Can anyone (moderators) encourage the Roon staff to add a note about this issue to the Linux installation instructions? I tagged support but it seems unresponsive. I have another thread in the Support forum about a different matter and no one responded in a month. Threads get locked. It looks like there are two locked threads about this issue. One is without a solution and I found it by googling, the other has a solution but I didn’t find it. I am not the only one who had this problem and I am sure someone else will have it in the future. Although, it’s not a Roon problem.

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ZFS makes no difference. The mktemp command creates a temporary file in /tmp, and Snap doesn’t have access to this folder. Instead, a special temporary folder is used with Snap. The only practical solution, if Snap is used, is to create the temporary file in user space.

Ubuntu Server does not install Curl by default using Snap. I agree that it’s nor a Roon issue.

Roon Labs are aware of this thread.

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This can in fact happen as snaps can state dependencies, too:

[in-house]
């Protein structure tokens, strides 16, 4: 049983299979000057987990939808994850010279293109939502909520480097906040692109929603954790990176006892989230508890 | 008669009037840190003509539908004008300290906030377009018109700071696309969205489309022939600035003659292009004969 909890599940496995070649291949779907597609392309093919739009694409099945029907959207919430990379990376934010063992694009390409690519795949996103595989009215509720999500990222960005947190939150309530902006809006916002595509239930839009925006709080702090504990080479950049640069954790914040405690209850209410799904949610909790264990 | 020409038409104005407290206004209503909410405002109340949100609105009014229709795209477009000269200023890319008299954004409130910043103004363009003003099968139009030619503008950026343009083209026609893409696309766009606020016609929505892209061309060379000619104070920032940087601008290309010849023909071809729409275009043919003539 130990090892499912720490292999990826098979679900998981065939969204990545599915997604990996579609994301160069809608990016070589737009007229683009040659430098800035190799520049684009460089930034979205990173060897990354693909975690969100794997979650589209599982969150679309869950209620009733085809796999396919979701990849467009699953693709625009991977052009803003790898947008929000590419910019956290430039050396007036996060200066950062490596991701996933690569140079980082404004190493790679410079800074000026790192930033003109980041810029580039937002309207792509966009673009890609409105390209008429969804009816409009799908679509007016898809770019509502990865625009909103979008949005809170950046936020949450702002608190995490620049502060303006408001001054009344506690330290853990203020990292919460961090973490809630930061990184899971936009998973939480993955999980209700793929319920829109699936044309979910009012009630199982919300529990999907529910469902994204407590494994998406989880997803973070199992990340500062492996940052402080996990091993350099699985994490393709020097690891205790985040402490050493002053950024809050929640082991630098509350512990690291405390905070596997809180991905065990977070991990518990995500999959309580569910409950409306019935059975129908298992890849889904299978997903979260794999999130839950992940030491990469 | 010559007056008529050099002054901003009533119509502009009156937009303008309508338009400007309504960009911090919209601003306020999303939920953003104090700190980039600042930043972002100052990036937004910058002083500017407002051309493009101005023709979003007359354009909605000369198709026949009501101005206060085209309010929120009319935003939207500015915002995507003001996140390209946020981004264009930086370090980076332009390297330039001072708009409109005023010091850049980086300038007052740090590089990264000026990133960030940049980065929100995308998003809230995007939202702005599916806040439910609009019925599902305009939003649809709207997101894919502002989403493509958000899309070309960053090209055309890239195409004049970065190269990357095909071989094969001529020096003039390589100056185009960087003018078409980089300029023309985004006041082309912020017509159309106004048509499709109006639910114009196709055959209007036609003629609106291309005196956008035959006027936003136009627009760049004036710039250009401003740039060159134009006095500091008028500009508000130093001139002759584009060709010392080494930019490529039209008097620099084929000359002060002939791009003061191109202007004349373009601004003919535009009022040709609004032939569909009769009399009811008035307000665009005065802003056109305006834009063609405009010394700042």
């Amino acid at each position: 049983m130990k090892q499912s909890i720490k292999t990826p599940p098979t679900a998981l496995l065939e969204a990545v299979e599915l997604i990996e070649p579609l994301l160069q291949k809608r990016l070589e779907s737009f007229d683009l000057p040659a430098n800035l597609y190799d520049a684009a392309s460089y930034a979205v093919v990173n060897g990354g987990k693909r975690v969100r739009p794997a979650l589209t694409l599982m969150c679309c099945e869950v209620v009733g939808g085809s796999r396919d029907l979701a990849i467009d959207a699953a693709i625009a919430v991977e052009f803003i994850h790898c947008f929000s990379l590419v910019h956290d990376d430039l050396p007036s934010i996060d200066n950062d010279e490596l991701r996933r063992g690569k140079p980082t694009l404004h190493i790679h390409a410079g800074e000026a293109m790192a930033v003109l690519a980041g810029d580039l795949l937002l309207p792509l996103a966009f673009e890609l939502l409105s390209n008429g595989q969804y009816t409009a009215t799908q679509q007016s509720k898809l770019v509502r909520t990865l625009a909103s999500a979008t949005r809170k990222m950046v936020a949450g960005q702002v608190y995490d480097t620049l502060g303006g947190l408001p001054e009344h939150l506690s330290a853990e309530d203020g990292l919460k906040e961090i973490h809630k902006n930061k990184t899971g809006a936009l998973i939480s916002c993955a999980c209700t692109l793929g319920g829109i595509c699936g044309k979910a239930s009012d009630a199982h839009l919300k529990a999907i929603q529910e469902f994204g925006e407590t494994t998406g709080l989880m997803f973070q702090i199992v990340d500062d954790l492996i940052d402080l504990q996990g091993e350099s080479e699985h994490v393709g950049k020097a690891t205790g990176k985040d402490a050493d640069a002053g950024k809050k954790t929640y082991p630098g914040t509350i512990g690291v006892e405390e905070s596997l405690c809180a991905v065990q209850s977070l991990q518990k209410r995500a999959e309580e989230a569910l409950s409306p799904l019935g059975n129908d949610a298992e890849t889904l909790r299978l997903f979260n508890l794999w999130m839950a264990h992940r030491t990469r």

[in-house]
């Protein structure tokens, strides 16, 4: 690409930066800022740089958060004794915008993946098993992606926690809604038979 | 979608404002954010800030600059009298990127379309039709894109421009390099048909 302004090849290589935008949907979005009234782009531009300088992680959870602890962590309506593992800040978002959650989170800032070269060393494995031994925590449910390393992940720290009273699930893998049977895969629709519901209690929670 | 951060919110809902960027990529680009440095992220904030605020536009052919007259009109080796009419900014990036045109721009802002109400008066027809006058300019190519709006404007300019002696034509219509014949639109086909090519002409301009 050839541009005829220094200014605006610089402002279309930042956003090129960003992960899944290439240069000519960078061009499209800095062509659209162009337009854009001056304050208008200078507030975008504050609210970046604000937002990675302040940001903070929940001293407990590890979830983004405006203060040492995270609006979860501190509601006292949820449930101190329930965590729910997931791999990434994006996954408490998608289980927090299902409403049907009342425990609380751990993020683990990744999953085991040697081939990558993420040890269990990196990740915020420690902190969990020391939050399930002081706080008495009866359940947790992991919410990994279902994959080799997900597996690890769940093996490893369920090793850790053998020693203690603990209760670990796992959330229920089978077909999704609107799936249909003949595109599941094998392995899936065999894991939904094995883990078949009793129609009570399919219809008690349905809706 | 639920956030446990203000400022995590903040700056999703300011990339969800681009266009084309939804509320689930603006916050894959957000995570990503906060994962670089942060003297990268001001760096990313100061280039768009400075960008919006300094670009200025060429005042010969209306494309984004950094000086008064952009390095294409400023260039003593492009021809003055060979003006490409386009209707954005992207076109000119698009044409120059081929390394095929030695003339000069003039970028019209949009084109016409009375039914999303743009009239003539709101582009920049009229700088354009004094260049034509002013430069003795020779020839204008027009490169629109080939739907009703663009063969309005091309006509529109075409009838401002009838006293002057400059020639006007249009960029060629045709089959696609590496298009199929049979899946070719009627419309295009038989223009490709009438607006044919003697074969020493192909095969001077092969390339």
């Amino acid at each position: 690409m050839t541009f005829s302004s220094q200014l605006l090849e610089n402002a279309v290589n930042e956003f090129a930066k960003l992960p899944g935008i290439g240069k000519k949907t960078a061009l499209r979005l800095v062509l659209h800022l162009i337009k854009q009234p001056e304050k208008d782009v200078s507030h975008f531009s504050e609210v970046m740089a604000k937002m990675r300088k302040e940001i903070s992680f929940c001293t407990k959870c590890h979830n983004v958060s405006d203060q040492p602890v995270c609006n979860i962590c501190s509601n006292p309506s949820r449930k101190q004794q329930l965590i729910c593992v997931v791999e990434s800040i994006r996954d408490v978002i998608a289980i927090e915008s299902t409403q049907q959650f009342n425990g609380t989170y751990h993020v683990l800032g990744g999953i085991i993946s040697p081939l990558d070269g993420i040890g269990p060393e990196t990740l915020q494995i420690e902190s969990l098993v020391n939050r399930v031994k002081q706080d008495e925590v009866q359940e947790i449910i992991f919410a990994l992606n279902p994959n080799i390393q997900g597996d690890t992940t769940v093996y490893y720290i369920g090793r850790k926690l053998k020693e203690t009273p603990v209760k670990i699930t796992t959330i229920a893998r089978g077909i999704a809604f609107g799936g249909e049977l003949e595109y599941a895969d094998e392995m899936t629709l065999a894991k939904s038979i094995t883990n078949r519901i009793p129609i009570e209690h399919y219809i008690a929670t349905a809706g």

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I think I tried using some directory in my home directory as temporary by substituting TMPDIR=`mktemp -d` with TMPDIR=/home/myuser/somedir as I tried several different places all to no avail.

Ubuntu Server installs fewer packages than Desktop that I installed but I see that Desktop doesn’t install Snap curl either. I don’t know how it got installed on my machine, probably by my exploring of Snap. And I thought curl comes as part of the system. Now I realize that this situation is not common as curl is neither part of the system nor comes Snap-preinstalled.

I found that the developer of Snap curl knows about the issue:

They should remove curl from Snap if it causes problems.